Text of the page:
Our sectors

To:
postbox@leighday.co.uk
We treat all personal data in accordance with our privacy policy.
Show Site Navigation

GlaxoSmithKline loses appeal in Argentinean Court for malpractice during paediatric vaccine trial

Fine against British drugs company upheld after drugs trial

Photo of syringe: istock

26 January 2012

The BMJ has reported that Argentina’s Economic Crime Court has rejected the appeal of the UK drugs company GlaxoSmithKline (GSK) and upheld the fine of 400,000.00 pesos, equivalent to £61,000, imposed by the Argentinean National Administration of Drugs Food and Medical Technology (ANMAT) in 2009 for failing to properly monitor a trial of the vaccine Synflorix. 

This penalty represented the maximum penalty available to ANMAT for serious misconduct and is the highest ever in respect of clinical trials.

The Judge also upheld two fines of 300,000 pesos against two local doctors, Miguel Tregnaghi and Hector Abate in relation to their actions as to how the clinical trial was carried out.

Synflorix is a paediatric pneumococcal vaccine to protect against Streptococcus pneumoniae, which causes diseases such as meningitis and bacteraemic pneumonia, as well as middle ear infections. The trial itself, known as the Clinical Otitis Media & Pneumonia Study or COMPAS, was undertaken in Argentina, Panama and Chile, whose population are deemed at high risk of contracting Steptococcus pneumoniae.  Healthy children, aged between 6 and 16 weeks were recruited.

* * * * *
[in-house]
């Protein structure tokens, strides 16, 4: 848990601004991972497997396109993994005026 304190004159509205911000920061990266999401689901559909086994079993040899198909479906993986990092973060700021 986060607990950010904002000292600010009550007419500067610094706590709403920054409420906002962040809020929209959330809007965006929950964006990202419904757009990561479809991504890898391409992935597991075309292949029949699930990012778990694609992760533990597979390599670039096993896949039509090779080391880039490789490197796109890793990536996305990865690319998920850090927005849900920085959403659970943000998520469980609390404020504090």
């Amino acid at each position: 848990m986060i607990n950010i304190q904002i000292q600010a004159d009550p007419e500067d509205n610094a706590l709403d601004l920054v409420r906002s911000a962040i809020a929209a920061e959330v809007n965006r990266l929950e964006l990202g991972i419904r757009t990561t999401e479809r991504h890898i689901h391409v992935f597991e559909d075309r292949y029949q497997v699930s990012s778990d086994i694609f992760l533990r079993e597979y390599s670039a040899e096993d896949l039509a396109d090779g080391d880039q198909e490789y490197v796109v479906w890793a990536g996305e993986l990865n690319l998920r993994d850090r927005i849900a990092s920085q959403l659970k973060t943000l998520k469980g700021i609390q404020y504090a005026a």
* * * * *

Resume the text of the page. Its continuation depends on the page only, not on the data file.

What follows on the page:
The BMJ reported that there were 14 deaths among the 14,000 babies enrolled in the Argentinian arm of the study, but that GSK and ANMAT say that the vaccine was not responsible.

However, irregularities concerning the consent procedure and recruitment process were detected by GSK and ANMAT in 2007 and 2008, when a number of parents of the infants involved were found not to understand the scientific terms used when gaining their consent.  Anecdotal evidence was also reported in the Argentinian press of illiterate parents being provided with no explanation of the trial’s consent documentation and reports of study doctors failing to answer calls from worried parents whose babies had experienced a negative reaction to the vaccine.

Both GSK and the doctors involved are appealing the decision.

Information was correct at time of publishing. See terms and conditions for further details.

Share this page: Print this page